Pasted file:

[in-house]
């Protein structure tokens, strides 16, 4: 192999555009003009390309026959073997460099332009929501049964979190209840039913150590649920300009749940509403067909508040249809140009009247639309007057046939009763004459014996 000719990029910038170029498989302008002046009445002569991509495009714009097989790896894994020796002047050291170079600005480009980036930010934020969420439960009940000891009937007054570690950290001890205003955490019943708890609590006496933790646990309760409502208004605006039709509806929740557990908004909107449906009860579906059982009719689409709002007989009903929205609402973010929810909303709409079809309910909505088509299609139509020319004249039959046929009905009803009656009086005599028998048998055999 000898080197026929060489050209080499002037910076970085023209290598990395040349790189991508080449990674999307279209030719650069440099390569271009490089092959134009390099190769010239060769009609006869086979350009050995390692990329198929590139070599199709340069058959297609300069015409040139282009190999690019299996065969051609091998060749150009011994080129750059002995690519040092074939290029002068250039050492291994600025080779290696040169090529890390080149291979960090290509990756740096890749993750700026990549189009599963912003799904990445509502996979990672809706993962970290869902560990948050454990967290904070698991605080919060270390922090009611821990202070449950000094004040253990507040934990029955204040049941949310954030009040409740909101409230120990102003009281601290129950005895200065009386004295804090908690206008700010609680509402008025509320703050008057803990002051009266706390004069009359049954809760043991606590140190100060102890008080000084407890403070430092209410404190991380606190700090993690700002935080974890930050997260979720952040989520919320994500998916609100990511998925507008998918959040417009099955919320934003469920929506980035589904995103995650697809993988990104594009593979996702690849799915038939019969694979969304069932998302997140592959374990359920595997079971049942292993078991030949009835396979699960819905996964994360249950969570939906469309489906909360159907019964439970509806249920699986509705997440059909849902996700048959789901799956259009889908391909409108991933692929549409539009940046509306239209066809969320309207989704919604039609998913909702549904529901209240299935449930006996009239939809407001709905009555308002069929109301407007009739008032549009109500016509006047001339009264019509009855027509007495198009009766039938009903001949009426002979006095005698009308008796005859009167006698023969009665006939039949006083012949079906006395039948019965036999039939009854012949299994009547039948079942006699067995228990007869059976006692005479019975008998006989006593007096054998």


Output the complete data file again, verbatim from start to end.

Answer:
[in-house]
């Protein structure tokens, strides 16, 4: 192999555009003009390309026959073997460099332009929501049964979190209840039913150590649920300009749940509403067909508040249809140009009247639309007057046939009763004459014996 000719990029910038170029498989302008002046009445002569991509495009714009097989790896894994020796002047050291170079600005480009980036930010934020969420439960009940000891009937007054570690950290001890205003955490019943708890609590006496933790646990309760409502208004605006039709509806929740557990908004909107449906009860579906059982009719689409709002007989009903929205609402973010929810909303709409079809309910909505088509299609139509020319004249039959046929009905009803009656009086005599028998048998055999 000898080197026929060489050209080499002037910076970085023209290598990395040349790189991508080449990674999307279209030719650069440099390569271009490089092959134009390099190769010239060769009609006869086979350009050995390692990329198929590139070599199709340069058959297609300069015409040139282009190999690019299996065969051609091998060749150009011994080129750059002995690519040092074939290029002068250039050492291994600025080779290696040169090529890390080149291979960090290509990756740096890749993750700026990549189009599963912003799904990445509502996979990672809706993962970290869902560990948050454990967290904070698991605080919060270390922090009611821990202070449950000094004040253990507040934990029955204040049941949310954030009040409740909101409230120990102003009281601290129950005895200065009386004295804090908690206008700010609680509402008025509320703050008057803990002051009266706390004069009359049954809760043991606590140190100060102890008080000084407890403070430092209410404190991380606190700090993690700002935080974890930050997260979720952040989520919320994500998916609100990511998925507008998918959040417009099955919320934003469920929506980035589904995103995650697809993988990104594009593979996702690849799915038939019969694979969304069932998302997140592959374990359920595997079971049942292993078991030949009835396979699960819905996964994360249950969570939906469309489906909360159907019964439970509806249920699986509705997440059909849902996700048959789901799956259009889908391909409108991933692929549409539009940046509306239209066809969320309207989704919604039609998913909702549904529901209240299935449930006996009239939809407001709905009555308002069929109301407007009739008032549009109500016509006047001339009264019509009855027509007495198009009766039938009903001949009426002979006095005698009308008796005859009167006698023969009665006939039949006083012949079906006395039948019965036999039939009854012949299994009547039948079942006699067995228990007869059976006692005479019975008998006989006593007096054998």